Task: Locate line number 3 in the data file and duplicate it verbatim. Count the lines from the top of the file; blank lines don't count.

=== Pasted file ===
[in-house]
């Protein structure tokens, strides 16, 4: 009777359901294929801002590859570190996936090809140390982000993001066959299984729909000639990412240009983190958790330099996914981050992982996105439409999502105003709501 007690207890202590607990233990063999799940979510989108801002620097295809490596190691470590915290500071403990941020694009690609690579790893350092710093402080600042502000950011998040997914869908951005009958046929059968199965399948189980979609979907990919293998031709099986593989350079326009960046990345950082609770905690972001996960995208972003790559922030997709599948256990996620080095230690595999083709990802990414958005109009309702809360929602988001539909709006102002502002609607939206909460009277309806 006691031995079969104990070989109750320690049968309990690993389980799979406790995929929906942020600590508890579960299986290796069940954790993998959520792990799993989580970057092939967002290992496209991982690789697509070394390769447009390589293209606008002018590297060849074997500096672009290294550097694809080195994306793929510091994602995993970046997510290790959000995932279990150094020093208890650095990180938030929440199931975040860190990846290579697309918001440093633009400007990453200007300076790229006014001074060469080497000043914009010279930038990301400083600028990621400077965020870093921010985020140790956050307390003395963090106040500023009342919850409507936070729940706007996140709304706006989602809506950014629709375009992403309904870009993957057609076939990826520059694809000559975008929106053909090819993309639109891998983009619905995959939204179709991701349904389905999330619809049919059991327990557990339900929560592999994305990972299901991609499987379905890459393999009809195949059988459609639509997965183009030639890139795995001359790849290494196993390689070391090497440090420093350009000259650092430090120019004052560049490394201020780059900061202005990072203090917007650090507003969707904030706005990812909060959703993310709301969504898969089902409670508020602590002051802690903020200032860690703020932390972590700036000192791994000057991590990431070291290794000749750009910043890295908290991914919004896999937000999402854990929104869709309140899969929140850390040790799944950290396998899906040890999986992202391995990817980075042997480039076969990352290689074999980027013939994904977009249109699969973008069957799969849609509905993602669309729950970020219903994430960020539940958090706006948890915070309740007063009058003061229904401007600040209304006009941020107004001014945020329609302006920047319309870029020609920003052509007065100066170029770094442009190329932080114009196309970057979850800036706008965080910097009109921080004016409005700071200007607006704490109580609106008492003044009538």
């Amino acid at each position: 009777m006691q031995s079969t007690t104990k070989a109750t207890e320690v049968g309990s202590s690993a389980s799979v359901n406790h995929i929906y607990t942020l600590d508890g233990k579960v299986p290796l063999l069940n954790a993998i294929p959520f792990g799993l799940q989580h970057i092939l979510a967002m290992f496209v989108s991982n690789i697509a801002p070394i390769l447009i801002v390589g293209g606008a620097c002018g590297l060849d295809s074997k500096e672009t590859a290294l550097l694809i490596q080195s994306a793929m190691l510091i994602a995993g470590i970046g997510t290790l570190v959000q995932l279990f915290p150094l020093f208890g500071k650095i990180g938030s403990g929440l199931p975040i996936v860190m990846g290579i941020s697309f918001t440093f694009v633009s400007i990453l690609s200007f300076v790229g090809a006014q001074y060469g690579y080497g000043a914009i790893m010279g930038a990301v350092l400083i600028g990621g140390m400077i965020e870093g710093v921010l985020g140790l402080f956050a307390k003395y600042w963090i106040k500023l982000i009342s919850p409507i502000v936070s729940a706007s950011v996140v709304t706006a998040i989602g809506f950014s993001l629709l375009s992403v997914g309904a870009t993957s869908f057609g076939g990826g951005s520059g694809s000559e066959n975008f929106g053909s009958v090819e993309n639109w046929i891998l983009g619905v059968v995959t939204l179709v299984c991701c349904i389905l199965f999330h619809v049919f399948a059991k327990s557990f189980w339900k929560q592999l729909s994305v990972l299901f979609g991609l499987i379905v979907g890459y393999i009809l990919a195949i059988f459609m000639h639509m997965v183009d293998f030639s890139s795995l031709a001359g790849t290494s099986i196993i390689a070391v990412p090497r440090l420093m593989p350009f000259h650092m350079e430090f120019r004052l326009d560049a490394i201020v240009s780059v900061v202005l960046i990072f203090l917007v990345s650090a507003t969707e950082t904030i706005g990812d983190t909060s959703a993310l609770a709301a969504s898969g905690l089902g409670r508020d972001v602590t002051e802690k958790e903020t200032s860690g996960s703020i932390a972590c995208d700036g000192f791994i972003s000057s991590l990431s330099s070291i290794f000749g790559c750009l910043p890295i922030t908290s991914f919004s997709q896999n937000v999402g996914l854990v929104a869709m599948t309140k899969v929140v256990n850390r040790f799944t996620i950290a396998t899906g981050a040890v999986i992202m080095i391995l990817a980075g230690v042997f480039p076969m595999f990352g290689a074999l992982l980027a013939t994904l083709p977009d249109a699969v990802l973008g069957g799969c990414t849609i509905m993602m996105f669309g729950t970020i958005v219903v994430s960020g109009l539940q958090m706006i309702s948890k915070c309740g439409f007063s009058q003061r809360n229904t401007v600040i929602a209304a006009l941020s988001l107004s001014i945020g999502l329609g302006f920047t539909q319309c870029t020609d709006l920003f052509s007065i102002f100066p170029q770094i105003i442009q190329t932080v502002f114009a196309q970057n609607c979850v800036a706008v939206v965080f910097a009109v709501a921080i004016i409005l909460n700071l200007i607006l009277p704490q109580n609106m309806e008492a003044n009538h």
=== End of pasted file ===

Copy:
């Amino acid at each position: 009777m006691q031995s079969t007690t104990k070989a109750t207890e320690v049968g309990s202590s690993a389980s799979v359901n406790h995929i929906y607990t942020l600590d508890g233990k579960v299986p290796l063999l069940n954790a993998i294929p959520f792990g799993l799940q989580h970057i092939l979510a967002m290992f496209v989108s991982n690789i697509a801002p070394i390769l447009i801002v390589g293209g606008a620097c002018g590297l060849d295809s074997k500096e672009t590859a290294l550097l694809i490596q080195s994306a793929m190691l510091i994602a995993g470590i970046g997510t290790l570190v959000q995932l279990f915290p150094l020093f208890g500071k650095i990180g938030s403990g929440l199931p975040i996936v860190m990846g290579i941020s697309f918001t440093f694009v633009s400007i990453l690609s200007f300076v790229g090809a006014q001074y060469g690579y080497g000043a914009i790893m010279g930038a990301v350092l400083i600028g990621g140390m400077i965020e870093g710093v921010l985020g140790l402080f956050a307390k003395y600042w963090i106040k500023l982000i009342s919850p409507i502000v936070s729940a706007s950011v996140v709304t706006a998040i989602g809506f950014s993001l629709l375009s992403v997914g309904a870009t993957s869908f057609g076939g990826g951005s520059g694809s000559e066959n975008f929106g053909s009958v090819e993309n639109w046929i891998l983009g619905v059968v995959t939204l179709v299984c991701c349904i389905l199965f999330h619809v049919f399948a059991k327990s557990f189980w339900k929560q592999l729909s994305v990972l299901f979609g991609l499987i379905v979907g890459y393999i009809l990919a195949i059988f459609m000639h639509m997965v183009d293998f030639s890139s795995l031709a001359g790849t290494s099986i196993i390689a070391v990412p090497r440090l420093m593989p350009f000259h650092m350079e430090f120019r004052l326009d560049a490394i201020v240009s780059v900061v202005l960046i990072f203090l917007v990345s650090a507003t969707e950082t904030i706005g990812d983190t909060s959703a993310l609770a709301a969504s898969g905690l089902g409670r508020d972001v602590t002051e802690k958790e903020t200032s860690g996960s703020i932390a972590c995208d700036g000192f791994i972003s000057s991590l990431s330099s070291i290794f000749g790559c750009l910043p890295i922030t908290s991914f919004s997709q896999n937000v999402g996914l854990v929104a869709m599948t309140k899969v929140v256990n850390r040790f799944t996620i950290a396998t899906g981050a040890v999986i992202m080095i391995l990817a980075g230690v042997f480039p076969m595999f990352g290689a074999l992982l980027a013939t994904l083709p977009d249109a699969v990802l973008g069957g799969c990414t849609i509905m993602m996105f669309g729950t970020i958005v219903v994430s960020g109009l539940q958090m706006i309702s948890k915070c309740g439409f007063s009058q003061r809360n229904t401007v600040i929602a209304a006009l941020s988001l107004s001014i945020g999502l329609g302006f920047t539909q319309c870029t020609d709006l920003f052509s007065i102002f100066p170029q770094i105003i442009q190329t932080v502002f114009a196309q970057n609607c979850v800036a706008v939206v965080f910097a009109v709501a921080i004016i409005l909460n700071l200007i607006l009277p704490q109580n609106m309806e008492a003044n009538h």